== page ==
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Wednesday, July 17, 2024 | Back issues
Courthouse News Service Courthouse News Service

Pacific Bluefin Tuna Heads Toward Protection

WASHINGTON (CN) - Thirteen conservation groups and a former National Fisheries biologist petitioned for federal protection for Pacific bluefin tuna, and the marine agency agreed listing may be warranted.

The National Marine Fisheries Service (NMFS) announced Tuesday that it will begin a 12-month status review of the iconic fish as the first step in the long process to secure Endangered Species Act protection for the overfished species.

Pacific bluefin tuna, one of three bluefin species, are large powerful fish, growing up to four to six feet long as adults on average, with the largest ever recorded coming in at 9.8 feet long and weighing 990 pounds. They are one of the fastest fish in the ocean, and they are able to make their cross-ocean migration from the Sea of Japan to off the coast of Baja California in as little as 55 days, the agency said. They live an average of 15 years, but some have lived up to 26 years. They are not reproductively mature until they are 3 to 5 years old.

Japan's fishery catches the most bluefin tuna, with Mexico second. The U.S. fishery is a distant fifth after Korea and Taiwan, though in the 1960s and 1970s U.S. fishermen caught up to 15,000 metric tons a year, according to the agency.

These fish spawn off the coast of Japan and a portion of the juveniles make the migration across the ocean. Most of the bluefin caught since 1952, when data collection began, have been juveniles, the agency said, with many fisheries specifically targeting juveniles since the 1990s, which has led to a decrease in spawning adults.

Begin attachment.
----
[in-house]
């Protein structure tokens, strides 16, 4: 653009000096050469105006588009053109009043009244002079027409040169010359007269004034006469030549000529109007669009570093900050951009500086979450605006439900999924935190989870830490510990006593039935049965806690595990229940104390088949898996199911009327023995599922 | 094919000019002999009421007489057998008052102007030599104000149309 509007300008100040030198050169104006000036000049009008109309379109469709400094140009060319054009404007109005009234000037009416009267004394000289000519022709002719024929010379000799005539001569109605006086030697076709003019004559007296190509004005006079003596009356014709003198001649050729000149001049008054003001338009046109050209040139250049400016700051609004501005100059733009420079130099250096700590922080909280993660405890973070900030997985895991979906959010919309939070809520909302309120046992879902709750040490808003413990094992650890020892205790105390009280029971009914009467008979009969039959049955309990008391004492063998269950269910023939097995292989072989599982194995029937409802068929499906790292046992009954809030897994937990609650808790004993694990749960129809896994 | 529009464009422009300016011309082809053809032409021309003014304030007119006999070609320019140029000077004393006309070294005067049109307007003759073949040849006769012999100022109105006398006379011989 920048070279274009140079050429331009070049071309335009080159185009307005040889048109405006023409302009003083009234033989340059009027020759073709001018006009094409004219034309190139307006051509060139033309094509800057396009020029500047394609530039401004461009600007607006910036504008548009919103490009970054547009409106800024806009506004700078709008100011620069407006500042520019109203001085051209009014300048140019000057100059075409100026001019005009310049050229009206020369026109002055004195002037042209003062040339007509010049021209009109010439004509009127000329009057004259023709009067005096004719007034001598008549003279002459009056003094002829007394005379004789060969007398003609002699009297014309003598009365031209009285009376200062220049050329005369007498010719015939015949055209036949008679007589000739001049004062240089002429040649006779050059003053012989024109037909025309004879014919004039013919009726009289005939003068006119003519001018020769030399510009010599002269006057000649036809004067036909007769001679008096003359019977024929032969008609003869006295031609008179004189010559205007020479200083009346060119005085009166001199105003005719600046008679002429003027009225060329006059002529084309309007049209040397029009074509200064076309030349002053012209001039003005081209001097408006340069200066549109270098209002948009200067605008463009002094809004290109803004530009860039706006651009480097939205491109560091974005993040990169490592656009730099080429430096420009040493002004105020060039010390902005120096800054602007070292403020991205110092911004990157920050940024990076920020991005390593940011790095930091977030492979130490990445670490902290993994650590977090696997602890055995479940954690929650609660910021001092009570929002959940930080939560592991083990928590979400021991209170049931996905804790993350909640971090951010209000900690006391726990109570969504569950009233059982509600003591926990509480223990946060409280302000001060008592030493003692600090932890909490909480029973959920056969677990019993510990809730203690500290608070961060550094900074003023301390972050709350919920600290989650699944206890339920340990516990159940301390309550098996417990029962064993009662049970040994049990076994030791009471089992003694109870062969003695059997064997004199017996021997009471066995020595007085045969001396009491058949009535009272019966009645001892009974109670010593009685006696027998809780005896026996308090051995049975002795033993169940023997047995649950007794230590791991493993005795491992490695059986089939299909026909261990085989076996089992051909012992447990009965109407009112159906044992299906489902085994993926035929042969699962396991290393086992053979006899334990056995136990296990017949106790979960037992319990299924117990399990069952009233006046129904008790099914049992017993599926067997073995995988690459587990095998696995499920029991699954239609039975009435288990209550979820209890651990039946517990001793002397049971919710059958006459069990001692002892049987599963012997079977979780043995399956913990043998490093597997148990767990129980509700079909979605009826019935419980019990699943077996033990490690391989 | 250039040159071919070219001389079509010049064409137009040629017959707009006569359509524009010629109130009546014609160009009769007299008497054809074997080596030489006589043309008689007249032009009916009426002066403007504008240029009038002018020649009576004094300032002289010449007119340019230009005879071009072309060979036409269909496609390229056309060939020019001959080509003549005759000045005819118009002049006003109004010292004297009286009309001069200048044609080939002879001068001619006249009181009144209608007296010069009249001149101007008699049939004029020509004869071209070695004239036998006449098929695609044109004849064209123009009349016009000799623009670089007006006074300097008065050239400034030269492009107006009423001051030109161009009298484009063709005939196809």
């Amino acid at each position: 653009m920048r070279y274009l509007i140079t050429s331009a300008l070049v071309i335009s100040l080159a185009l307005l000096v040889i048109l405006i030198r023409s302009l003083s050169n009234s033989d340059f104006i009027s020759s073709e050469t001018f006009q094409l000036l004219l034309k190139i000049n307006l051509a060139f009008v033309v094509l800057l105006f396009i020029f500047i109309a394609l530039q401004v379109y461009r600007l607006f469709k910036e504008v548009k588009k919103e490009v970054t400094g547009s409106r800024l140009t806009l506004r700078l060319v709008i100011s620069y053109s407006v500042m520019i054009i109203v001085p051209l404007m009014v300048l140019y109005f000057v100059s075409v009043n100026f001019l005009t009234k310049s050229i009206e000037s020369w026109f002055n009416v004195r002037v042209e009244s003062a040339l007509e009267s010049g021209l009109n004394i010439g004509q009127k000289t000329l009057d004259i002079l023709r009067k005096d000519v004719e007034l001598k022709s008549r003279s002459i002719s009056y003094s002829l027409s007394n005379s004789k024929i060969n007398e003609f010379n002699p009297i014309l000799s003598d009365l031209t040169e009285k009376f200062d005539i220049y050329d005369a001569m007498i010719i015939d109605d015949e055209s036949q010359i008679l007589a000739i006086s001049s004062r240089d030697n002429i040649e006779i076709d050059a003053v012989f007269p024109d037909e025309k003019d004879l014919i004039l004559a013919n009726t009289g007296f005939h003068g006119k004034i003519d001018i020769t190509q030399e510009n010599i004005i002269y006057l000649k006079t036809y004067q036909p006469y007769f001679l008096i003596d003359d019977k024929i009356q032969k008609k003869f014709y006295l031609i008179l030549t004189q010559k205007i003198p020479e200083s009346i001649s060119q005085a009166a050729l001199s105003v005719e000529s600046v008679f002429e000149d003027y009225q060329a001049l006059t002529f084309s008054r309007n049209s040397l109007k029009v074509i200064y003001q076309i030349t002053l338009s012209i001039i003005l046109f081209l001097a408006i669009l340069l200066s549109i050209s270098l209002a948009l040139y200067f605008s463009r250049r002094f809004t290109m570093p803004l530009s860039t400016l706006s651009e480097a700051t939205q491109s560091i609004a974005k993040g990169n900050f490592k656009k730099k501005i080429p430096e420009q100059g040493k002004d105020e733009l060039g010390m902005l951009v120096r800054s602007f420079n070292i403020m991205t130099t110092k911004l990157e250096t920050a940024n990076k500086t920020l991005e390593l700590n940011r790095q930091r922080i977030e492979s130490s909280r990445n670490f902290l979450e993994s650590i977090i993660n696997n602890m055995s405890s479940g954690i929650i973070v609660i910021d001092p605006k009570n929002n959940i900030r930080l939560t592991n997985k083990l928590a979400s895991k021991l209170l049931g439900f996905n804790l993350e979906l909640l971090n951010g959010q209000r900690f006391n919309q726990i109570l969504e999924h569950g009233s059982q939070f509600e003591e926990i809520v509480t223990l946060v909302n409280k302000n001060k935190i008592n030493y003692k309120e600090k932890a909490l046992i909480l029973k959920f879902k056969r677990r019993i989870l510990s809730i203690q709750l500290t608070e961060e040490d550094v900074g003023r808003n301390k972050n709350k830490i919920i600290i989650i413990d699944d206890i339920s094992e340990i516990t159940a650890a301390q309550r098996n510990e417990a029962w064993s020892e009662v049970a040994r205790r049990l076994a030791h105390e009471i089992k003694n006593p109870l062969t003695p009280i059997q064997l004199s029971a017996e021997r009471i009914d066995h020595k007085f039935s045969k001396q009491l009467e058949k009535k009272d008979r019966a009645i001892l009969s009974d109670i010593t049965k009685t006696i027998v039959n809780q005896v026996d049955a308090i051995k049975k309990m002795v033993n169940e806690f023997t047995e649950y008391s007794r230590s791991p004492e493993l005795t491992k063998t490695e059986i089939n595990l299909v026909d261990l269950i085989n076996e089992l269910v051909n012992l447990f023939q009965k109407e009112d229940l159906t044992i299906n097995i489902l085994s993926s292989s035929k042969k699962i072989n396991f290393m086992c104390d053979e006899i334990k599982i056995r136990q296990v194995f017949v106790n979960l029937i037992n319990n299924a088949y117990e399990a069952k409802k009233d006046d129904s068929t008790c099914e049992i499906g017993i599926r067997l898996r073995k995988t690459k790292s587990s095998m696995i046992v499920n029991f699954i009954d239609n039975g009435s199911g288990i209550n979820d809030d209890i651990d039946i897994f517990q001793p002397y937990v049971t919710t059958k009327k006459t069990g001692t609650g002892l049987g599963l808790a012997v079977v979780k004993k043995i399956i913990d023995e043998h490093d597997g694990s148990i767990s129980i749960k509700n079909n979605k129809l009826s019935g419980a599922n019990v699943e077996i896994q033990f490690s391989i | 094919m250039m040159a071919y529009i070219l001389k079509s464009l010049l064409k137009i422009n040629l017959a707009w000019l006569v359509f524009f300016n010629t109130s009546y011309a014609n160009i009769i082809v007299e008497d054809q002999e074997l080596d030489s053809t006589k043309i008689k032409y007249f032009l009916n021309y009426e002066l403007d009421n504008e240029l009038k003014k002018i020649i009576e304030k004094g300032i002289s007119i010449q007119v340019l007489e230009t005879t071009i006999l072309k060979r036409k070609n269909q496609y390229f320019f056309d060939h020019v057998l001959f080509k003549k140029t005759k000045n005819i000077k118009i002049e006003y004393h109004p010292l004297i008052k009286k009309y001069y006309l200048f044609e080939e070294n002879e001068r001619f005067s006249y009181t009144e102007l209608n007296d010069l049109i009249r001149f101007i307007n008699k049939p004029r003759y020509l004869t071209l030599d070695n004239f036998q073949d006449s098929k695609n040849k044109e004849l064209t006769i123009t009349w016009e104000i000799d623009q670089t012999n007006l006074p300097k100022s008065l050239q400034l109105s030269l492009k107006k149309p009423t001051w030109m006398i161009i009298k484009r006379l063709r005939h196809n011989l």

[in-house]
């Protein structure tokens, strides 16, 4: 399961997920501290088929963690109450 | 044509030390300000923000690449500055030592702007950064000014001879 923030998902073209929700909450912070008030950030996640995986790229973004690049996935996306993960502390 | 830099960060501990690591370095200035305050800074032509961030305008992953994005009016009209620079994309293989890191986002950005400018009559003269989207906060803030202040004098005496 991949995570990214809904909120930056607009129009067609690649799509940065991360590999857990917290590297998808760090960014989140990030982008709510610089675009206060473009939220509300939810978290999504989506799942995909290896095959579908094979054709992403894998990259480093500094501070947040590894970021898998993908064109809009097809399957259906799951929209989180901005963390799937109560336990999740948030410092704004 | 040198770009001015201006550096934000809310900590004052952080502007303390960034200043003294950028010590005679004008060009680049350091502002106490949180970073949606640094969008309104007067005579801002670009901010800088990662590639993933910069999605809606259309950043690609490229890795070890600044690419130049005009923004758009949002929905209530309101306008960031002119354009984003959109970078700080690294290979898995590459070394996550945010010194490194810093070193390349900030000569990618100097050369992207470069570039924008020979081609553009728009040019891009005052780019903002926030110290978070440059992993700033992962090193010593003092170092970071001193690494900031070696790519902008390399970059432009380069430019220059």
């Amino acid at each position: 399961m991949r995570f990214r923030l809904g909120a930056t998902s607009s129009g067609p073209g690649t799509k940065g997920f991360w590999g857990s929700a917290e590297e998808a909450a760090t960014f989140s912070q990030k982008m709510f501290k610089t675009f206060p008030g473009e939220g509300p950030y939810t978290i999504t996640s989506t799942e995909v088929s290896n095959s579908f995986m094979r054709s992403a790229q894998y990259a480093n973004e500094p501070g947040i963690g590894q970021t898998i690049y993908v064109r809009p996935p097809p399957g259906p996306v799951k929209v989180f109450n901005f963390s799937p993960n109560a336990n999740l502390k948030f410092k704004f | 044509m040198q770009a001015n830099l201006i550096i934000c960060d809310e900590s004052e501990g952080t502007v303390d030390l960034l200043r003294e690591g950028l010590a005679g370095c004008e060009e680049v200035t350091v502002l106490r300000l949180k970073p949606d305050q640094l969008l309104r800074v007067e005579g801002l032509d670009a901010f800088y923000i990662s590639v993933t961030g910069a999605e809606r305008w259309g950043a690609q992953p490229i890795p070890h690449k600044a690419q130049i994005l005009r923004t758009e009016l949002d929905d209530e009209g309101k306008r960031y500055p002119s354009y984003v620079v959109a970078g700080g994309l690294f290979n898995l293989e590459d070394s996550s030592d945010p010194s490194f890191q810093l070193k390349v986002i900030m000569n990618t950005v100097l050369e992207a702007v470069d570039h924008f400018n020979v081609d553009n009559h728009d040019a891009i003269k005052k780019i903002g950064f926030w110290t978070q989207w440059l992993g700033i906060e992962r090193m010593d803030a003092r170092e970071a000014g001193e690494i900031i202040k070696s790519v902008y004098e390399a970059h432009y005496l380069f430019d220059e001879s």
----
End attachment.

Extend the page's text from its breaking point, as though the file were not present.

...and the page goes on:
"Scientists are concerned because most of the spawning adults in the Western Pacific appear to be the same age, about 20 years old, and because so many juveniles are now caught that few reach adulthood. Japanese scientists are also observing spawning bluefin in a smaller and smaller area and finding no spawning bluefin where they used to be abundant," the agency said.

The overfishing of juveniles has led to an overall population decrease of 97 percent since commercial fishing began, according the Center for Biological Diversity (CBD), the conservation group that spearheaded the petition coalition.

The CBD, a frequent petitioner and litigator on behalf of imperiled species, was joined by Earthjustice, Defenders of Wildlife, WildEarth Guardians, Sierra Club, Turtle Island Restoration Network, the Ocean Foundation, Center for Food Safety, Greenpeace, Mission Blue, Recirculating Farms Coalition, The Safina Center, SandyHook SeaLife Foundation, and Jim Chambers, a retired NMFS biologist, owner of Prime Seafood sustainable seafood restaurant supply company and member of the Seafood Choices Alliance.

"This is good news for bluefin tuna, which are headed for extinction without more protection. The Endangered Species Act is a powerful tool for bringing vulnerable species back from the brink, and we hope the Fisheries Service gives these magnificent fish the help they need," CBD's Catherine Kilduff said. "We have to find ways to limit overfishing and protect important habitat or we may see the last Pacific bluefin tuna sold off and lost to extinction."

The petition, which asked the agency to list the Pacific bluefin as an endangered species under the ESA, was received on June 20. The agency has one year from the agency's receipt of the petition to finish the status review, which will lead to a proposal to list the tuna if the agency finds that listing is still warranted after a more intensive study.

"This beautiful, high-performance migratory predator is critical to ecosystem balance in the ocean," Mark Spalding, president of The Ocean Foundation, said. "Unfortunately, these fish have no place to hide from mankind's high-tech, long-distance, big-net fishing fleets. It is not a fair fight, and so the Pacific bluefin tuna is losing."

Scientific and commercial information regarding the petitioned action is due by Dec. 12.

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